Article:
Ian Mackaye and Thurston Moore, 2008 Brooklyn Book Festival

‘90s punk. What was it? Think of punk in the 1970s. A certain set of images, band names, and song titles immediately present themselves: The Ramones, Sex Pistols, the Buzzcocks. Fast forward to the eighties, and a similar thing happens, even if many 1970s bands continued into the decade, and even if many bands thought of as 1980s bands, like Black Flag or the Dead Kennedys, actually began in the ‘70s.

But punk in the 1990s is a bizarre beast. No definitive history or playlist presents itself. What happened?

When I first got into punk in the late 1980s, it was largely an offshoot of my teenage interest in skateboarding. In fact, Thrasher Magazine had a lot do with it. Until I started trading tapes with friends, I thought punk was something that was over, and had been replaced by speed metal of the Slayer variety. This was a silly idea, remedied in part by seeing strange and exotic band t-shirts I would see advertised by Sessions advertisements in TransWorld Skateboarding, t-shirts that boasted weird band names like Youth of Today or Abrasive Wheels that until then I had not heard of.

Pushead’s punk column in Thrasher, and my eventual discovery of Maximum RocknRoll and its reviews of current bands, helped change my view. But by then it was too late, and 1991 happened, The Year that Punk Broke. In reality, the David Geffen VHS of that name was mostly a scattershot cocktail of bands as disparate as the Ramones, Gumball, and Dinosaur, Jr. I still thought bands should sound like Negative Approach, not trippy, acid-soaked grunge rock. “Punk” suddenly entered a total state of confusion for me. Bands of disparate styles, tempos, dress, and cultural resonance all simultaneously fit under the “punk” umbrella.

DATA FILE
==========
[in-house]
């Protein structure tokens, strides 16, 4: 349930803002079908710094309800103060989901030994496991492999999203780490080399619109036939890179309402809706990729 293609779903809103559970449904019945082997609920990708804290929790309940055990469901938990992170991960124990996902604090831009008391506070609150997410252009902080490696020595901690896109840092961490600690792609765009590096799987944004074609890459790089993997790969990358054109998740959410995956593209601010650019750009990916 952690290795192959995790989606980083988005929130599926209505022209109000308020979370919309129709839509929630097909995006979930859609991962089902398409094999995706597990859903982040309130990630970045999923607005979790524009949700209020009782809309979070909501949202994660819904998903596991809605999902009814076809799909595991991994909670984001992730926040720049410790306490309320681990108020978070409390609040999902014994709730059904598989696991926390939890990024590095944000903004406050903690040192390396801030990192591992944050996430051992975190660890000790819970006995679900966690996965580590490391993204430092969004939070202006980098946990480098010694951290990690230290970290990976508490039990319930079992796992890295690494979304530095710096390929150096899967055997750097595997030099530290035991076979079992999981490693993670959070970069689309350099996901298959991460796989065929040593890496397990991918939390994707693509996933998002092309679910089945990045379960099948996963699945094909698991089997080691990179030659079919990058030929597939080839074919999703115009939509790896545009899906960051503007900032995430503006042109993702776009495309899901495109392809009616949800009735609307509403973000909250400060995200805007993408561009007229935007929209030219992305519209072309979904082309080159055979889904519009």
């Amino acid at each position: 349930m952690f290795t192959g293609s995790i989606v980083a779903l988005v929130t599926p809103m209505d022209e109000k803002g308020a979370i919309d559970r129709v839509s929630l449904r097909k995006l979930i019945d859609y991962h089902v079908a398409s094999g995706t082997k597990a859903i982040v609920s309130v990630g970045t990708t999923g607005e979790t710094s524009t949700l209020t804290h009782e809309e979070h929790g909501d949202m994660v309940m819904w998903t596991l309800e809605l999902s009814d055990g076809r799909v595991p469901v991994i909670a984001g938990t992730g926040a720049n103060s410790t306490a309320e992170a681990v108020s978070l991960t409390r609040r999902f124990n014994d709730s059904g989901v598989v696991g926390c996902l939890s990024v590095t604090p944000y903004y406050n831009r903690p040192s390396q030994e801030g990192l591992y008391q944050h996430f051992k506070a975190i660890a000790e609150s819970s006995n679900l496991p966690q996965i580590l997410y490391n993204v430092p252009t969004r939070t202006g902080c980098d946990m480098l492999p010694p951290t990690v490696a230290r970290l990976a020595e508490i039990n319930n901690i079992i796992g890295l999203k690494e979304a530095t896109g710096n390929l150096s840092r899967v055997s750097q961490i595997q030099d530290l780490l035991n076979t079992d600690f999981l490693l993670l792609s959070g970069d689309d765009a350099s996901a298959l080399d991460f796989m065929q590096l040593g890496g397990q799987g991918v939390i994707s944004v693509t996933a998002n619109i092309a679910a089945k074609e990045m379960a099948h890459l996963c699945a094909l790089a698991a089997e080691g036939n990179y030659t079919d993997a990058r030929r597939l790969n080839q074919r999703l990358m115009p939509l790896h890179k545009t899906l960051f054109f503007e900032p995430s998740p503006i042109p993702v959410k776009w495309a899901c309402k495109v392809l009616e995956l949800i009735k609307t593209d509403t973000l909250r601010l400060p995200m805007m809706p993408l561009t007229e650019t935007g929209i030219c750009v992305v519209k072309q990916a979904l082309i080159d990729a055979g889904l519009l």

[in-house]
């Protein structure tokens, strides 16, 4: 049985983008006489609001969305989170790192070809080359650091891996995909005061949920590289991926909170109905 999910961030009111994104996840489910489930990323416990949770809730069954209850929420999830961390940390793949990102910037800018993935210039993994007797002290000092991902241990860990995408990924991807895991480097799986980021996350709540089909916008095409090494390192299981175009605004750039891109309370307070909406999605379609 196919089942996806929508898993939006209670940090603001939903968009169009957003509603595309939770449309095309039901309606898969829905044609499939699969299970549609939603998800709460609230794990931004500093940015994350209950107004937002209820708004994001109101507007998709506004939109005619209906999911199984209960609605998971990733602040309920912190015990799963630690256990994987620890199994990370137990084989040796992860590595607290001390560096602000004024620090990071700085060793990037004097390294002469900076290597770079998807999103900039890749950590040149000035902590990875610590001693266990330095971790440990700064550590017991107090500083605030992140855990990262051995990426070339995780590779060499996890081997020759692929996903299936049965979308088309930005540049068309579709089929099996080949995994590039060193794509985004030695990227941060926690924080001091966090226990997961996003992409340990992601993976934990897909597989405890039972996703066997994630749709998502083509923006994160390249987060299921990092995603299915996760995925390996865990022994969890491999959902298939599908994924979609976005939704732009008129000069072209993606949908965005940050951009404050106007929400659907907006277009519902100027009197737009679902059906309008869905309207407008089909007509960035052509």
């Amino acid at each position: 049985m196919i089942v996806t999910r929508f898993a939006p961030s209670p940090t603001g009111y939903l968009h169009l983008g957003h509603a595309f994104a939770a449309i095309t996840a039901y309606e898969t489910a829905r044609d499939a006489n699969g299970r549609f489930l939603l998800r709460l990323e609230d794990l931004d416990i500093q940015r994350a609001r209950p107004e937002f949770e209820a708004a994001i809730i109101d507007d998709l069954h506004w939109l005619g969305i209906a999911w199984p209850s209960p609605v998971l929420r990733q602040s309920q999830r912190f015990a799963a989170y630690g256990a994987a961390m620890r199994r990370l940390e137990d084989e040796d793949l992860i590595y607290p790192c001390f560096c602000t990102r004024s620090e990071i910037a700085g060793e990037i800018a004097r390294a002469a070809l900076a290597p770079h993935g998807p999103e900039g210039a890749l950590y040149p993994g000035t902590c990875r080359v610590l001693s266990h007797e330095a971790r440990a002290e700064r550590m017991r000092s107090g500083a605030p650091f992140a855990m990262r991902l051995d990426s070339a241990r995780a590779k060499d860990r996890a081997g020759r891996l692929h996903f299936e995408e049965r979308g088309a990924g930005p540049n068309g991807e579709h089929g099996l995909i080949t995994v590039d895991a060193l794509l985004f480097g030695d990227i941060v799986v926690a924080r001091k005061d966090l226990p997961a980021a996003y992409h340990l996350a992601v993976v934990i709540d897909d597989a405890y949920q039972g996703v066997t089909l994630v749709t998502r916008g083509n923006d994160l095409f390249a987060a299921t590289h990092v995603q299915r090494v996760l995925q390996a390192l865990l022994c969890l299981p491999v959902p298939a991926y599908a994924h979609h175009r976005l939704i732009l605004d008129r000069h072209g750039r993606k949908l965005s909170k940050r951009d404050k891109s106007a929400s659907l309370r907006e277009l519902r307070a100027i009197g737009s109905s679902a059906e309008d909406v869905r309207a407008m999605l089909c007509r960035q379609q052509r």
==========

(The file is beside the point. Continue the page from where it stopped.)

I think it was Jeff Bale, who said that every decade since the 1950s neatly provide one cataclysmic advance in the rock ‘n roll trajectory: In the ‘50s it was the birth of rock ‘n roll proper; in the ‘60s it was the 1966 garage punk phenomenon of bands like The Monks and Velvet Underground and Zakary Thaks, that the Nuggets and Pebbles compilations catalog so well. In the 1970s, it was the ’77 punk rock explosion itself. In the 1980s, it was ’82 hardcore. But – the nineties? Things got more complex.

“The decade of the woman” in rock (that is, the 1990s) meant bands like Hole, Garbage, and Luscious Jackon, and pop singers such as Tori Amos and Alanis Morrissette, catapulted to stardom. Jill Sobule and Fiona Apple rounded out the edges. In the punk world, riot grrl seemed like a possible next step forward. Washington, DC and Olympia, Washington supplied a simultaneous one-two punch of post-hardcore bands like Fugazi and Jawbox along with the standard-bearer bands of riot grrl, Bikini Kill and Bratmobile. Lazily, groups like L7 and The Gits got included in the “new angry female punk” mix.

Of course, women have always played a larger role in the punk movement than in any of its rock ‘n roll forebears. Riot grrl seemed like a possible answer to the “Where is punk headed now?” question. The post-hardcore of Circus Lupus/Monorchid, Jawbreaker, and Bluetip seemed another answer. The Pist and Naked Aggression (another female-fronted band that folks once also tried to peg as “riot grrl”) kept the fort for purist, traditional punk rock. Everything was spitting apart, in a million different directions.

“Rapcore” – hardcore infused with hip-hop elements – also took off into a world all its own, evinced by bands like 25 Ta Life, Rage Against the Machine, Downset, and mid-90s Shelter. In fact, the HALO 8 documentary NYHC, filmed in the 1990s, captures this rap-hardcore hybrid moment in time, focusing on a thug-posturing NYC hardcore scene that in retrospect looks self-mockingly cartoonish and even a little embarrassing. This was the era of Biohazard teaming up with Onyx. Chunky guitar riffs and hardcore singers making hip hop gestures as they sang about how tough the streets had made them. This is a style of “hardcore” that exists to this day.